We tend to approach life from our own personal perspective, which is natural and expected. I had big dreams as a child. I wanted to be a doctor from the age of 6. It was my goal in life. I passionately pursued what we now call STEM subjects, I was thrilled with all kinds of book learning. I still love books, I still love reading and developing new knowledge. My sons are not that way. They would be happy if they never saw another schoolbook in their lives (or they think they would be!). I have to readjust my approach to their schooling and it’s hard for me to remember that some days! I often bow to the pressure to make sure they are excelling in math and science. They don’t need to excel in math and science, unless they want to.

I’ve said it before… God calls all of us to different roads. If every one of us became doctors, lawyers, scientists, etc., our world would fall apart around our ears. Who would build our houses, deliver our groceries, farm the land, and so much more?

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I was talking with LMB recently and we were talking about how I loved school when I was a child. I enjoyed every part of learning and was eager to go every day, but I hated sports. He laughed and told me that he was the opposite because he loved sports but hated schoolwork. It reminded me that he IS my little athlete. It’s still hard for me to remember that because, well, because I still don’t like sport activities all that much! He’s good at it though and it interests him! Right now he wants to learn how to golf.

Another eye opener for me was that recently, a gentleman from church offered to mentor and work with my boys. He came over last week to do woodworking and the three of them built a worktable for the future projects he has planned. It was awesome to see how LMB came completely out of his shell and into his own. I never realized how well he could swing a hammer! He quickly picked up the lessons on using a tape measure, chalk line, saw and hammer. I realized that this, too, is something he’s good at and something that could serve him well in his life. Interestingly, they included a lot of math and science in the building without realizing that they were putting to use what they had learned in school.  They also learned that sometimes you make mistakes and it’s okay – they’ll get fixed.

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Life is a work in progress. So is school. So are passions. Let’s set aside our own desires so we can teach our children to follow their passions and dream big!

Pressure Cooker Off

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There’s a wonderful advantage to homeschooling that I am realizing more and more, and especially today. As we were driving to our piano lesson, I peeked in my rear view mirror, only to discover my 7-year-old with some very bright and interesting and mis-matched colors on. I remember distinctly suggesting an outfit that I thought was conducive to the weather, and that indeed was the clothing she had on her slender body — however, with a little twist. She had added an extra shirt underneath the outer blouse, and when I asked the reason, she stated that she put the extra shirt under in case it got hot outside. That way she could take off her outer layer. I had no problem with that, except I wish it had matched a little better.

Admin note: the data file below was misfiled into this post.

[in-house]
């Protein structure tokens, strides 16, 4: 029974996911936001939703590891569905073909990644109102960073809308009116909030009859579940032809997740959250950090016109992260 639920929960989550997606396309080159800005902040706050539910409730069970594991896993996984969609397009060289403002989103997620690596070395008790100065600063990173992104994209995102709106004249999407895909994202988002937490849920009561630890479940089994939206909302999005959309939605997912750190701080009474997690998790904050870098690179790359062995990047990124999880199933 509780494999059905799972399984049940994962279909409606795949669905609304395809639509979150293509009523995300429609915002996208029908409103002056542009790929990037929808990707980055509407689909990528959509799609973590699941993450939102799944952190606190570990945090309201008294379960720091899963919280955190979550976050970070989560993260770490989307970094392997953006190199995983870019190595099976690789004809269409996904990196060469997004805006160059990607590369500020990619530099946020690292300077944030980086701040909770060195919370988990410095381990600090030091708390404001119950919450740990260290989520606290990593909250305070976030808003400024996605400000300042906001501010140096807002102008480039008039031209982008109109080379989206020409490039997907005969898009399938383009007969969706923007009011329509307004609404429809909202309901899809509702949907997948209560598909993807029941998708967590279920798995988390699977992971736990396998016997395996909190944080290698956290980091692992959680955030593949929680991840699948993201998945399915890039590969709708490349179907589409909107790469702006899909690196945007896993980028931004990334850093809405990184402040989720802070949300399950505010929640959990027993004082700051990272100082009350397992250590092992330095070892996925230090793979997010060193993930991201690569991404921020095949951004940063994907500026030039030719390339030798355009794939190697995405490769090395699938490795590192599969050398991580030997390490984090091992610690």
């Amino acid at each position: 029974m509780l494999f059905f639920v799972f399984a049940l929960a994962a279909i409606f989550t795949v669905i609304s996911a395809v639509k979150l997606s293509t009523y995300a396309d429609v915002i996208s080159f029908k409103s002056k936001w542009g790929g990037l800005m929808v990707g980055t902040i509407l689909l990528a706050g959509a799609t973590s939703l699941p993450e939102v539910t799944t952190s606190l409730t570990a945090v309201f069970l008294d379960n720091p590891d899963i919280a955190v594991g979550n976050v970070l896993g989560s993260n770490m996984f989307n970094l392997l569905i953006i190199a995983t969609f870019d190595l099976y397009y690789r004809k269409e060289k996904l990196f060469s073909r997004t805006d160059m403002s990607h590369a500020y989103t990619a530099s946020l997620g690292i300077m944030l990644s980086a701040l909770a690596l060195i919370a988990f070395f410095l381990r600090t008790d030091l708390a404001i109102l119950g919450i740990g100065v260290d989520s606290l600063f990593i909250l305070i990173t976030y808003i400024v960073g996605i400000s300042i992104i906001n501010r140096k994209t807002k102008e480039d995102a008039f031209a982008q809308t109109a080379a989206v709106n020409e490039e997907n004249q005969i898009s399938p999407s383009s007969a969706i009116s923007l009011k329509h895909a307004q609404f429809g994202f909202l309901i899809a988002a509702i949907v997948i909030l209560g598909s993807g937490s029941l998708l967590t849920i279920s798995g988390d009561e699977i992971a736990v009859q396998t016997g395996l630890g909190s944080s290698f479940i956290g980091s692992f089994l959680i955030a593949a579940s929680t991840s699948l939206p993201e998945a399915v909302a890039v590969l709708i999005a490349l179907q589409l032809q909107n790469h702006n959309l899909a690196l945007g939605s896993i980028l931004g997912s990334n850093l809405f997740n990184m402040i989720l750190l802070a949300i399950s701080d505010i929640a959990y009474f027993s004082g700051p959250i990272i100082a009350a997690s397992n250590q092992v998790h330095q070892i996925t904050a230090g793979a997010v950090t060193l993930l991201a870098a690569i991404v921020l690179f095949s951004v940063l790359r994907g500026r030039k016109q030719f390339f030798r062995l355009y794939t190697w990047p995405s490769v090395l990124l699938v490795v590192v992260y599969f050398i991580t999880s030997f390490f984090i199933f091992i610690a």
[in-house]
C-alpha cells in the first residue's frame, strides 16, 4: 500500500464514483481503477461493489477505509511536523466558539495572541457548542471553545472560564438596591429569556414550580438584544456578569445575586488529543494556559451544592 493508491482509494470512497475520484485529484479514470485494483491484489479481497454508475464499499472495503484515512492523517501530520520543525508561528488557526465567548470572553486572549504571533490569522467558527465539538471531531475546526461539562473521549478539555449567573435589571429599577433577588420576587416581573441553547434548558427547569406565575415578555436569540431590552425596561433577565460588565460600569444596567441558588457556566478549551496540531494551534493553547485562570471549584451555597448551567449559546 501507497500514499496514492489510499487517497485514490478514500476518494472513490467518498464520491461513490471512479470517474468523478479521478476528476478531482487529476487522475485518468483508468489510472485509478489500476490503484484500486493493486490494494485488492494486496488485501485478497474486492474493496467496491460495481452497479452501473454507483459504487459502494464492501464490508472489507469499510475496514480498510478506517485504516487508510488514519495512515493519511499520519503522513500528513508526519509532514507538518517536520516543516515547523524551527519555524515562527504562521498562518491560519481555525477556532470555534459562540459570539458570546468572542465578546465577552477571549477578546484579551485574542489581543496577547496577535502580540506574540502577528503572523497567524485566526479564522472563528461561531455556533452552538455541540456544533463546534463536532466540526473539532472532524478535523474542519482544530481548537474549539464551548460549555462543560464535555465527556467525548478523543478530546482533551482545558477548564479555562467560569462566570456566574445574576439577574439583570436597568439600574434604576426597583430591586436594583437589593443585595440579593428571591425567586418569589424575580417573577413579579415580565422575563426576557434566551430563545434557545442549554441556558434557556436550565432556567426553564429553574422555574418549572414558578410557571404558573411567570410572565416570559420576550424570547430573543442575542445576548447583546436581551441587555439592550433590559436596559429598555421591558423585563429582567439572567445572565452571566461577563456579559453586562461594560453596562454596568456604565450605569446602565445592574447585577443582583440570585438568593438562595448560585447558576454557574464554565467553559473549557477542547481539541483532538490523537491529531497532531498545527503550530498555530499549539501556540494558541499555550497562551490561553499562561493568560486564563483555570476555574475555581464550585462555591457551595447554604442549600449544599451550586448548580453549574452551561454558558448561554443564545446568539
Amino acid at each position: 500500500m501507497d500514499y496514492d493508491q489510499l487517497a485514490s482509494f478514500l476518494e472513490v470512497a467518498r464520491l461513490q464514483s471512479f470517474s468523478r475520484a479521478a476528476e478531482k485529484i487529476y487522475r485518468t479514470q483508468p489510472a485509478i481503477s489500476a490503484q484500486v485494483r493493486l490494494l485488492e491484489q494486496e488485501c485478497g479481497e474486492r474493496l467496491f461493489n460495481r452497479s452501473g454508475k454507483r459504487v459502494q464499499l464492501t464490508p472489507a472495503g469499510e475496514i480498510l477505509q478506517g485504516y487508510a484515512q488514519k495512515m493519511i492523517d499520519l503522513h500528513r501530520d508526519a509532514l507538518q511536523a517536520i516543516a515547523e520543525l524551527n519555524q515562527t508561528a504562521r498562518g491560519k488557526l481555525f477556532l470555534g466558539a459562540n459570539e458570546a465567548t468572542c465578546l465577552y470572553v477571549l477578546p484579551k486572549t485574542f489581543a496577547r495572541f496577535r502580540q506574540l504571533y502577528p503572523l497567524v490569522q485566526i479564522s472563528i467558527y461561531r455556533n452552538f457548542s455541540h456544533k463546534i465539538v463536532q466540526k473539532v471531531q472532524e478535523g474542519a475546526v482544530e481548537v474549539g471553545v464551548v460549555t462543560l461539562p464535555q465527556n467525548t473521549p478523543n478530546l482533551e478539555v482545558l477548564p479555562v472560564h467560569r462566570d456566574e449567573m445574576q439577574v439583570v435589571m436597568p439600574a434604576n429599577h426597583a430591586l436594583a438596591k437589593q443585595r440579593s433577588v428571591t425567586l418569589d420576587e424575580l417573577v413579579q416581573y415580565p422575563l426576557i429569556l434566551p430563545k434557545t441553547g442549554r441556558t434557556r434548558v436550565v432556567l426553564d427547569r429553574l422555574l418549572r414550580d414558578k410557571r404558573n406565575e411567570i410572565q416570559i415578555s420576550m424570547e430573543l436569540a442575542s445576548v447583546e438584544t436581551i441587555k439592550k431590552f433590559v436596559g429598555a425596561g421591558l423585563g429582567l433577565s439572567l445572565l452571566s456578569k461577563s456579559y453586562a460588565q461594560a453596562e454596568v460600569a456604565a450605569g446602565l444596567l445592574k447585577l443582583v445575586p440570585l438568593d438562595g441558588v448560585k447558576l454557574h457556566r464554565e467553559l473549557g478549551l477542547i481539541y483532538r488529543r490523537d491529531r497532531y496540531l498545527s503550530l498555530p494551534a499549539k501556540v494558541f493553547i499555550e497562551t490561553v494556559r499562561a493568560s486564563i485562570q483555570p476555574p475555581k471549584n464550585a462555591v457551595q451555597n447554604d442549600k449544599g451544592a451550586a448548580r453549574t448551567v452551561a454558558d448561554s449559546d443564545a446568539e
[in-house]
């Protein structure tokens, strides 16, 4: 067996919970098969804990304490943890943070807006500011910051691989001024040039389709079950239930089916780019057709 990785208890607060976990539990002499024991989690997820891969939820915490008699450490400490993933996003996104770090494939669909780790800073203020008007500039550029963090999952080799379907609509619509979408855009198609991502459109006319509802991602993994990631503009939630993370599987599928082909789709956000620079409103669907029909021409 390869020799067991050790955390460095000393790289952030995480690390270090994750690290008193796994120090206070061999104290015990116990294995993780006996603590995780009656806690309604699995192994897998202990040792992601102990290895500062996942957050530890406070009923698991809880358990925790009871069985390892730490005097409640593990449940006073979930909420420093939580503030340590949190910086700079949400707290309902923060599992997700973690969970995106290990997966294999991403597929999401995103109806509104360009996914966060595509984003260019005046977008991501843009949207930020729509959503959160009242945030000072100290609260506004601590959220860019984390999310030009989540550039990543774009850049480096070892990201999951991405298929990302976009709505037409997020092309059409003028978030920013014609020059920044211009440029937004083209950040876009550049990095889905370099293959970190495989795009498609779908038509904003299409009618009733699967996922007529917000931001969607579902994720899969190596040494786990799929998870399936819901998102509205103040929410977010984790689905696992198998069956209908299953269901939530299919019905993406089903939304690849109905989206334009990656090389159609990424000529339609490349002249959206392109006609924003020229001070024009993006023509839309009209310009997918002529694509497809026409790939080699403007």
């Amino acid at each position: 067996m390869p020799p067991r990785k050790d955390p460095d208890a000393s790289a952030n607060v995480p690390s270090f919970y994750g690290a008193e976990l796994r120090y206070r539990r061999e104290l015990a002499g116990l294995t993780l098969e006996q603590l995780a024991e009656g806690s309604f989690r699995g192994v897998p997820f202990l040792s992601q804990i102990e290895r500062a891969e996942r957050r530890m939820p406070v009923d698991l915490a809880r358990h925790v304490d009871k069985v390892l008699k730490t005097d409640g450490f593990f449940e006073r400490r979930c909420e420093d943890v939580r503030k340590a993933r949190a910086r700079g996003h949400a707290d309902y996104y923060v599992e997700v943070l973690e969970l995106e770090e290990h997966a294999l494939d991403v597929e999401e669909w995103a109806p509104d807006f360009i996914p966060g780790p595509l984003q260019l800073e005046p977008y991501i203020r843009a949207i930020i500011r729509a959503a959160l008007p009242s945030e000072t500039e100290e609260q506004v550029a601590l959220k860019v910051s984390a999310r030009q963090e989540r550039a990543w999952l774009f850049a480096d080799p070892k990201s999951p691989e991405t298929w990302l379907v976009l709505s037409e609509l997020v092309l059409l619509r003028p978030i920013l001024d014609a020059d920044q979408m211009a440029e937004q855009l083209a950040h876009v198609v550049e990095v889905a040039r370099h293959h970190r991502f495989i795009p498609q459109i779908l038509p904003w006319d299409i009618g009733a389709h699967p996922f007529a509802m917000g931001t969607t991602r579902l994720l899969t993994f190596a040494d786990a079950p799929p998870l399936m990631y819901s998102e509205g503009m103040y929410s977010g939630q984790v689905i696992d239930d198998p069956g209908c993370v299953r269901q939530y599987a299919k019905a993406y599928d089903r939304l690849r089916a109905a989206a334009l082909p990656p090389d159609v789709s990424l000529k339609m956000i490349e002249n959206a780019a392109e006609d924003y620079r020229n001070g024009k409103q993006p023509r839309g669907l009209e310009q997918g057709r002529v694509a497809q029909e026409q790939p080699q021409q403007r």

My son who’s nine often chooses trousers that probably were from last year’s collection, as all can tell the color and style of his socks, at least three inches or beyond. Often I do not notice these deliberate clothing choices until we are quite far from home, when it’s too late to remedy. I used to be somewhat bothered by what I perceived as a total embarrassment. What will people think? How will I be looked at as a mom, and especially a homeschool mom, on the slight chance that we make a visit to the grocery store, library, or post office?

But then, reality and gratefulness sweeps over me. I realize the blessing, not curse, of being a homeschool mom — the gratitude I have in the relief that my kids are not victims of the current fashion-craze era. They do not suffer from name-brand mania.

Some days they couldn’t care less if their clothes are pressed, matching, or even fit properly. I’m not for a moment giving off the impression that I allow them to go around looking anything but decent, but I do notice that when they are 100% free to choose their clothing for that day, if I’m not observant before leaving our house, I might discover a surprise. This doesn’t happen every time, but it does happen.

That has been the beauty of the culture we are so fond of — homeschooling: The pressure is off.

I have been very cognizant of that the fact that we have not spent an excessive amount of money on clothing for our children just for the sake of fashion. We have indeed purchased clothing for them as the needs arise, but have been blessed with hand-me-downs, Goodwill bargains, and gifts from family. My kids are not bothered when I look for bargains, when we frequent second-hand shops, or when friends pass down clothing that their children have outgrown.

What a blessing is ours as homeschoolers, for those who take advantage of this pressure-free benefit.

“And be not conformed to this world…” Romans 12:2.
“Lay not up for yourselves treasures upon earth…” Matthew 6:19.